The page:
My Brackenridge Experience


Working on my project under the Brackenridge Fellowship this summer, time flew by! I’ve been learning a lot about the process of conducting research as well as my subject area, and look forward to continuing this work in the future.

One concept I learned is that research is not linear. In school, following the lab manual, everything seems completely straightforward. For research, you’re writing the lab manual in some instances, so it can take a lot of trial and error to come to an effective research method. Beyond that, as challenges and problems come up, I’ve been learning to adapt and respond well, collaborating with other lab members to come to a good solution. 

My understanding of research in general has also changed a lot as I’ve heard about other students’ projects. Especially in the humanities, I had only a vague understanding of how research is conducted, so I’m grateful for this opportunity to explore other fields of research. For example, I enjoyed hearing from students conducting archival research, or using different research methods than my own like surveys or readings. I’ve come to see that research can take a multitude of forms, and as long as it’s advancing human knowledge of a certain field, it’s valuable to study and explore.

View from Mary’s Rock summit at Shenandoah National Park; I visited on the 4th of July this summer!

The Brackenridge experience has been most valuable in providing a lens into in-depth independent research. By devoting myself to full time research and study, I’ve grown a lot as a scholar. Most importantly, the Brackenridge community was key in improving my ability to express and share my research topic with other students. And in turn, I’ve gotten better at understanding research in a variety of different fields through meeting other students. Although I do wish we had the opportunity to meet in person and build our community in that way, I still feel that the community aspect of the fellowship has been the most valuable for me.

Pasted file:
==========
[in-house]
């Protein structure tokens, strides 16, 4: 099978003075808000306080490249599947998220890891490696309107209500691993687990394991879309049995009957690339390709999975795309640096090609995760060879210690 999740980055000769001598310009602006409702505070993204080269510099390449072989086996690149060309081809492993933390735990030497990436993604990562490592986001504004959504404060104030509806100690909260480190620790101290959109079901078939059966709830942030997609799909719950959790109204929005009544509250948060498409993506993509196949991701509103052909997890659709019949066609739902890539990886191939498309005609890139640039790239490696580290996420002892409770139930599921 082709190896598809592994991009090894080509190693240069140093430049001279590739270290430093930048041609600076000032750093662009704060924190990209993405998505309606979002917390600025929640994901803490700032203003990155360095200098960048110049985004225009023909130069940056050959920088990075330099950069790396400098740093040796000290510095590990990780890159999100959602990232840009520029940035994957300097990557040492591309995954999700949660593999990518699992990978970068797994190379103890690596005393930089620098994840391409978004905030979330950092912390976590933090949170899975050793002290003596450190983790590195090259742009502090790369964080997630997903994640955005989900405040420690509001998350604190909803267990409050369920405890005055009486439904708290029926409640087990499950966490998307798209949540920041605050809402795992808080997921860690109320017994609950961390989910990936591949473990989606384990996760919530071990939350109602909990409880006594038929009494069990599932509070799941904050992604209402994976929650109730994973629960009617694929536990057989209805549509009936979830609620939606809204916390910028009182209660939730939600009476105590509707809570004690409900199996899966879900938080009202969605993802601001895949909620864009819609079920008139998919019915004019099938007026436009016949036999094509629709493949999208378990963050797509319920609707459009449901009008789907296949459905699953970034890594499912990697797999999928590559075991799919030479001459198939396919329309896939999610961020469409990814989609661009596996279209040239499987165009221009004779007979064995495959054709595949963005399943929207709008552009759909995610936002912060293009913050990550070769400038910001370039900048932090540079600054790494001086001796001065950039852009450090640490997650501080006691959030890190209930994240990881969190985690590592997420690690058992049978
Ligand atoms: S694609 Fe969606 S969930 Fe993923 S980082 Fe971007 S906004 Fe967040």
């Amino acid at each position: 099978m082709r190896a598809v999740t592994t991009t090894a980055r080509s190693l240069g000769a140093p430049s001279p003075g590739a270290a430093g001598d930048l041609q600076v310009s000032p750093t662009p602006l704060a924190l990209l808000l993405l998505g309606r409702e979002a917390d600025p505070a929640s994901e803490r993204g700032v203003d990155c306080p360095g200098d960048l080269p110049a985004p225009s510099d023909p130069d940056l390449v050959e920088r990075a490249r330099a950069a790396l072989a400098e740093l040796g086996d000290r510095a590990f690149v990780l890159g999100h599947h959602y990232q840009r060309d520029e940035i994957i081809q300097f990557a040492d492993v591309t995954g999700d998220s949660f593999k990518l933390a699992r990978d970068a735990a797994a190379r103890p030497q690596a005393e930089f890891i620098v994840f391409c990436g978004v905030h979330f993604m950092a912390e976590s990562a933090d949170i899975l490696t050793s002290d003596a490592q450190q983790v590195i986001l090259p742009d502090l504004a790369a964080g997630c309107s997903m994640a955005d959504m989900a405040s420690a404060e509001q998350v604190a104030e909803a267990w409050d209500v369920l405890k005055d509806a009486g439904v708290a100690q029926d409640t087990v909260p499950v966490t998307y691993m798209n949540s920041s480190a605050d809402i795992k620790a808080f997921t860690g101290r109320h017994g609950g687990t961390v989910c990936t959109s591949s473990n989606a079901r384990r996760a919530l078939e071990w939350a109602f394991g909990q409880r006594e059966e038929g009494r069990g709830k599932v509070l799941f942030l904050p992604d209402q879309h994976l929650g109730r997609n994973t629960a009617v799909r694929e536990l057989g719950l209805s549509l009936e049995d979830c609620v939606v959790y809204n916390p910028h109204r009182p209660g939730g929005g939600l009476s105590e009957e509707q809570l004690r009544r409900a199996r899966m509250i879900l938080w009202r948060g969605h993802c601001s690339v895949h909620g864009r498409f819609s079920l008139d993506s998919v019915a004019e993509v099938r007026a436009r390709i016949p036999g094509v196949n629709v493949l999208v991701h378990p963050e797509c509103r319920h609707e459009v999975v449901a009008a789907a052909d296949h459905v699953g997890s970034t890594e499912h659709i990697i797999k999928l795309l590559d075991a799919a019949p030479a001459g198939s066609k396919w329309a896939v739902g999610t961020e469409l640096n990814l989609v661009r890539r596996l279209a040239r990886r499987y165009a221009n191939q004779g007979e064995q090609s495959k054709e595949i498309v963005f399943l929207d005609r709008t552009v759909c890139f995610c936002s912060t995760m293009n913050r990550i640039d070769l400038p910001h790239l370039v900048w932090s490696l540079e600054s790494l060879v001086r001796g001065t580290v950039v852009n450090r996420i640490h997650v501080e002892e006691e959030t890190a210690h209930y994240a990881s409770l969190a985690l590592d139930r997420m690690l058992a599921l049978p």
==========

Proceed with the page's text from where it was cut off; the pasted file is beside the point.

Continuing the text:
As the fellowship comes to an end, I plan to continue working on this project throughout the school year. We are about a third of the way through processing the brain tissue and hope to finish that soon so we can begin to draw conclusions about our initial research question. Personally, I’m applying to medical school now and hope to begin attending next year. This research experience has been greatly impactful on my trajectory as a student, and I’m much more inclined to continue pursuing research as I begin my next phase of education.

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